White House 'Offered a Call' to Nicki Minaj to Answer Questions About Her COVID Vaccine Concerns

Nicki Minaj previously said that she was doing her own "research" about COVID-19 vaccines

The White House has offered to answer Nicki Minaj's questions about the safety of COVID-19 vaccines.

Minaj, 38, said on Twitter Wednesday that she had been invited to the White House after she posted controversial tweets earlier this week about vaccine side effects.

"The White House has invited me & I think it's a step in the right direction," she tweeted. "Yes, I'm going. I'll be dressed in all pink like Legally Blonde so they know I mean business. I'll ask questions on behalf of the ppl who have been made fun of for simply being human."

However, despite Minaj's tweet about a meeting, a White House official tells PEOPLE the administration reached out to her for public health education over the phone.

For more on the response following Nicki Minaj's controversial tweets about vaccine side effects and other top stories, listen below to our daily podcast PEOPLE Every Day.

"As we have with others, we offered a call with Nicki Minaj and one of our doctors to answer questions she has about the safety and effectiveness of the vaccine," the official says.

On Monday, Minaj said she would not be attending the Met Gala because of the event's vaccine requirement to attend.

"They want you to get vaccinated for the Met," she tweeted. "if I get vaccinated it won't [be] for the Met. It'll be once I feel I've done enough research. I'm working on that now. In the meantime my loves, be safe. Wear the mask with 2 strings that grips your head & face. Not that loose one."

Never miss a story — sign up for PEOPLE's free weekly newsletter to get the biggest news of the week delivered to your inbox every Friday.

<a href="https://people.com/tag/nicki-minaj/" data-inlink="true">Nicki Minaj</a>
Nicki Minaj. Dimitrios Kambouris/Getty Images

She followed up the tweet by sharing a story about a family member's friend who she claimed "became impotent" after getting vaccinated.

"My cousin in Trinidad won't get the vaccine cuz his friend got it & became impotent. His testicles became swollen," she wrote. "His friend was weeks away from getting married, now the girl called off the wedding. So just pray on it & make sure you're comfortable with ur decision, not bullied."

MTV EMAs 2018 - Winners Room
Nicki Minaj arrives at the 2018 MTV EMAs. Stephane Cardinale/Corbis/Getty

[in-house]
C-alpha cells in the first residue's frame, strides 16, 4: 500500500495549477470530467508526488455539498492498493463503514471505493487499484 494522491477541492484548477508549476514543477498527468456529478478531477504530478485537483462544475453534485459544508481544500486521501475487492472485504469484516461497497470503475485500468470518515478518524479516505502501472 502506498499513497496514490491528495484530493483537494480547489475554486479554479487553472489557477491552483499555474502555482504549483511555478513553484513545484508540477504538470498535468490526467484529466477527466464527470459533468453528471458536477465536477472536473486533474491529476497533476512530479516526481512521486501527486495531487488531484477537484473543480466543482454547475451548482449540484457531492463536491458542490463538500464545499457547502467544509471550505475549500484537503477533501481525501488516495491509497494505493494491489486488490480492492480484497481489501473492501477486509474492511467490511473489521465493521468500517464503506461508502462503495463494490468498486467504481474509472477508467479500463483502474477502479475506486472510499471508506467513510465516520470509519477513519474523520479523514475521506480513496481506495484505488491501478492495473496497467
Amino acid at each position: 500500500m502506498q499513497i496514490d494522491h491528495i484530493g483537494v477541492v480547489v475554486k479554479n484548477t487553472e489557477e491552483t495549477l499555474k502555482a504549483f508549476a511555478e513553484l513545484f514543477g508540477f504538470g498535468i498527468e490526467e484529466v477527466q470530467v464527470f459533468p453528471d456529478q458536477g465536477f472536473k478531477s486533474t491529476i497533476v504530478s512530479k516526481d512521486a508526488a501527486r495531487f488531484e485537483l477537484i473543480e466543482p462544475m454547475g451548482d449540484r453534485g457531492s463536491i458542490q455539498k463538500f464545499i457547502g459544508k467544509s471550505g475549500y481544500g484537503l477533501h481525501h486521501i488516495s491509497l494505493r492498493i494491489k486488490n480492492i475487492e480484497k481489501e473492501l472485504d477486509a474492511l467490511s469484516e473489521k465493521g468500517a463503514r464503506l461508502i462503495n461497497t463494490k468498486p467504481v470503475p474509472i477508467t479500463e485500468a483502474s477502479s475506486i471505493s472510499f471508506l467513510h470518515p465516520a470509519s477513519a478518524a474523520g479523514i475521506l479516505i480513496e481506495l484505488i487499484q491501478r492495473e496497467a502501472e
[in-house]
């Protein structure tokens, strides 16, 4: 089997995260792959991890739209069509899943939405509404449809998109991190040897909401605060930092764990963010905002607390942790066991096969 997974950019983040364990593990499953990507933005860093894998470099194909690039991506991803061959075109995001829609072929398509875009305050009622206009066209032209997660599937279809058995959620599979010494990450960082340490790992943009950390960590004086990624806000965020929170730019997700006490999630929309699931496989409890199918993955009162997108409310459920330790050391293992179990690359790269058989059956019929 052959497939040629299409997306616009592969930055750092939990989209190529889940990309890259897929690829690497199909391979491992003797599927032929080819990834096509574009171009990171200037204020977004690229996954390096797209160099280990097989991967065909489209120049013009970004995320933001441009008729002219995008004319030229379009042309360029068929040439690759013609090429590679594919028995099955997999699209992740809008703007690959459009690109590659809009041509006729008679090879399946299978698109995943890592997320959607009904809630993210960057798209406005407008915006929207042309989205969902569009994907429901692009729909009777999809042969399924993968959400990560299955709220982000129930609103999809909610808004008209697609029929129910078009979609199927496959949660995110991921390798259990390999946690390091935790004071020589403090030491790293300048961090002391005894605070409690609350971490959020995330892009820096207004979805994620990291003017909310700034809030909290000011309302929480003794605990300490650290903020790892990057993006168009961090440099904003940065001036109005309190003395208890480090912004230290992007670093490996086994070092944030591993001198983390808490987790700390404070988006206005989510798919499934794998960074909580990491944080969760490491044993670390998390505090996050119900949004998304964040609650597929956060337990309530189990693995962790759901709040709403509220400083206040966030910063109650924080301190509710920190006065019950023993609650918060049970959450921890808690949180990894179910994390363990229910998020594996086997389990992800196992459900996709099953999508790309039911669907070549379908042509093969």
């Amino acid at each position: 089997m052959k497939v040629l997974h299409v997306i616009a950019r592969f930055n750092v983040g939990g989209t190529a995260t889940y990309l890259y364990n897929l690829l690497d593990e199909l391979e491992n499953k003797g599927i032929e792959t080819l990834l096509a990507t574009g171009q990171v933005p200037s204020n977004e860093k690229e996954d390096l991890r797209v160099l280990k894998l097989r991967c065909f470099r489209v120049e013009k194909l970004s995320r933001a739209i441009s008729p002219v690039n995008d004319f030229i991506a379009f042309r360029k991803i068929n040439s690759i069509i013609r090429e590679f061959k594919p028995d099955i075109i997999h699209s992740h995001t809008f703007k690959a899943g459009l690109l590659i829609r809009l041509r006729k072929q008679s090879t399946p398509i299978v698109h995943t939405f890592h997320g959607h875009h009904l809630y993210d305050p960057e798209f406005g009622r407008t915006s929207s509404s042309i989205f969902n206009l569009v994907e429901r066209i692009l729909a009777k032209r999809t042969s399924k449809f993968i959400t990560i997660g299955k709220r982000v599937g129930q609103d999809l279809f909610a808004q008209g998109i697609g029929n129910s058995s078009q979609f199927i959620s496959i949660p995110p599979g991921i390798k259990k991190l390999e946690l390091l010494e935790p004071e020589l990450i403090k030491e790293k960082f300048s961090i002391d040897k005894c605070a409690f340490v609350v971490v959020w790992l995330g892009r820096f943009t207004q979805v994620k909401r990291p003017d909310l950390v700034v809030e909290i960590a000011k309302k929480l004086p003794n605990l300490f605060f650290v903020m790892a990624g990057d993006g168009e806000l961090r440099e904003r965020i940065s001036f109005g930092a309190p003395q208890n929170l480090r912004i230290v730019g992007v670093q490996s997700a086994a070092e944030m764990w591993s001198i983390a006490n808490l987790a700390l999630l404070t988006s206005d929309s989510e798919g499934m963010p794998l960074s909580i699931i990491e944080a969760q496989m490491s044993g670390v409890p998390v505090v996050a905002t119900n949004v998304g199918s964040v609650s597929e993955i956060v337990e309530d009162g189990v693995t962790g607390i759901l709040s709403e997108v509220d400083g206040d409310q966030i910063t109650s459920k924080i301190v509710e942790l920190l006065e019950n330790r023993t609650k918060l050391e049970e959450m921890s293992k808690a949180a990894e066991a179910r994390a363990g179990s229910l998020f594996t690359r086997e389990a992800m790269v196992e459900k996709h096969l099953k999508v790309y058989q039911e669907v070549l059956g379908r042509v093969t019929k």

Minaj also said Monday that she had contracted COVID-19 while working on a music video shoot. While telling a follower that she recommends vaccination for those who need it for their jobs, she added that she'll probably get the vaccine herself in order to go on tour.

Minaj faced backlash following her comments on the vaccine, resulting in additional heated Twitter responses to MSNBC's Joy Reid, former Good Morning Britain host Piers Morgan, and Meghan McCain.

In response to Minaj's claims, public health expert Dr. Leana Wen told PEOPLE that impotency is not a known side effect of any of the COVID-19 vaccines that are authorized by the Food and Drug Administration.

For more on fact-checking Nicki Minaj's vaccination claims and other top stories, listen below to our daily podcast PEOPLE Every Day.

"It is just not true that getting the COVID-19 vaccine is associated with infertility in either males or females," said Wen, who is an emergency physician and public health professor at George Washington University.

"In fact, we know that there are actually consequences, if somebody gets COVID-19, in terms of the impact on the male reproductive system," Wen added. "There have been studies that have linked scrotal discomfort and low sperm count to having COVID-19. In addition, there has been an association between scrotal swelling and congestion to having COVID-19. So, to emphasize, these are not associated with the vaccine but with the disease."

Wen told PEOPLE that Minaj, as well as anyone who contracts COVID-19 before receiving the vaccine, can get their first dose as soon as their symptoms subside.

As information about the coronavirus pandemic rapidly changes, PEOPLE is committed to providing the most recent data in our coverage. Some of the information in this story may have changed after publication. For the latest on COVID-19, readers are encouraged to use online resources from the CDC, WHO and local public health departments. PEOPLE has partnered with GoFundMe to raise money for the COVID-19 Relief Fund, a GoFundMe.org fundraiser to support everything from frontline responders to families in need, as well as organizations helping communities. For more information or to donate, click here.

Related Articles